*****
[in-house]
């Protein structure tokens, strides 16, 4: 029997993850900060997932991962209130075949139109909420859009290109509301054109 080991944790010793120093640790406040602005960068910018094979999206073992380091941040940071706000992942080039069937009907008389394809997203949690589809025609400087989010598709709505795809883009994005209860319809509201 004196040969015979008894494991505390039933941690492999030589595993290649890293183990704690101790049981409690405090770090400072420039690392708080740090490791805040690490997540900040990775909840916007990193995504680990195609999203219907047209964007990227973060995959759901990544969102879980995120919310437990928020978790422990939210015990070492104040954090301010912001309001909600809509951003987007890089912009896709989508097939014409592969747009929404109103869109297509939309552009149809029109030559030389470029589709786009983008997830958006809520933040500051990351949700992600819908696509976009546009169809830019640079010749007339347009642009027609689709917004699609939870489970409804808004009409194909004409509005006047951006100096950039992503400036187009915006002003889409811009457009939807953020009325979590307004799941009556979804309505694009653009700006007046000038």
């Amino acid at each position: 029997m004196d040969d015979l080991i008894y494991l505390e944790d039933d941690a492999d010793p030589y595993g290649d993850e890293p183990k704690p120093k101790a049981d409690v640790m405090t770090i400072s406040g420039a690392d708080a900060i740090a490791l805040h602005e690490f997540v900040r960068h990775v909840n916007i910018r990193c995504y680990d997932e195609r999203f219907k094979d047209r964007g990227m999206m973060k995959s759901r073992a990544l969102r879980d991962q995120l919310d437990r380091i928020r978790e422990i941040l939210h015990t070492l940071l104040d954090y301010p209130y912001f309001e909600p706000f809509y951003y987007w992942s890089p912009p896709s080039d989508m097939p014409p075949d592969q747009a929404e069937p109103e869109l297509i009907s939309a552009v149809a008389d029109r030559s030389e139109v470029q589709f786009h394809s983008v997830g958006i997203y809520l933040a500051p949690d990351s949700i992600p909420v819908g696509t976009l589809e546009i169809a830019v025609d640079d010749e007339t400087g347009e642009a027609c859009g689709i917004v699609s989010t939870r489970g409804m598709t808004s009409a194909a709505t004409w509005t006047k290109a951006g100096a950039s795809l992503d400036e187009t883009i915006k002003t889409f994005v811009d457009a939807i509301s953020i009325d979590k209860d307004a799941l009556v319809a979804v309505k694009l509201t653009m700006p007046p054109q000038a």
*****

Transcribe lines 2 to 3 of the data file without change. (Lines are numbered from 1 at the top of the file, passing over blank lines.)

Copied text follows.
């Protein structure tokens, strides 16, 4: 029997993850900060997932991962209130075949139109909420859009290109509301054109 080991944790010793120093640790406040602005960068910018094979999206073992380091941040940071706000992942080039069937009907008389394809997203949690589809025609400087989010598709709505795809883009994005209860319809509201 004196040969015979008894494991505390039933941690492999030589595993290649890293183990704690101790049981409690405090770090400072420039690392708080740090490791805040690490997540900040990775909840916007990193995504680990195609999203219907047209964007990227973060995959759901990544969102879980995120919310437990928020978790422990939210015990070492104040954090301010912001309001909600809509951003987007890089912009896709989508097939014409592969747009929404109103869109297509939309552009149809029109030559030389470029589709786009983008997830958006809520933040500051990351949700992600819908696509976009546009169809830019640079010749007339347009642009027609689709917004699609939870489970409804808004009409194909004409509005006047951006100096950039992503400036187009915006002003889409811009457009939807953020009325979590307004799941009556979804309505694009653009700006007046000038």
């Amino acid at each position: 029997m004196d040969d015979l080991i008894y494991l505390e944790d039933d941690a492999d010793p030589y595993g290649d993850e890293p183990k704690p120093k101790a049981d409690v640790m405090t770090i400072s406040g420039a690392d708080a900060i740090a490791l805040h602005e690490f997540v900040r960068h990775v909840n916007i910018r990193c995504y680990d997932e195609r999203f219907k094979d047209r964007g990227m999206m973060k995959s759901r073992a990544l969102r879980d991962q995120l919310d437990r380091i928020r978790e422990i941040l939210h015990t070492l940071l104040d954090y301010p209130y912001f309001e909600p706000f809509y951003y987007w992942s890089p912009p896709s080039d989508m097939p014409p075949d592969q747009a929404e069937p109103e869109l297509i009907s939309a552009v149809a008389d029109r030559s030389e139109v470029q589709f786009h394809s983008v997830g958006i997203y809520l933040a500051p949690d990351s949700i992600p909420v819908g696509t976009l589809e546009i169809a830019v025609d640079d010749e007339t400087g347009e642009a027609c859009g689709i917004v699609s989010t939870r489970g409804m598709t808004s009409a194909a709505t004409w509005t006047k290109a951006g100096a950039s795809l992503d400036e187009t883009i915006k002003t889409f994005v811009d457009a939807i509301s953020i009325d979590k209860d307004a799941l009556v319809a979804v309505k694009l509201t653009m700006p007046p054109q000038a």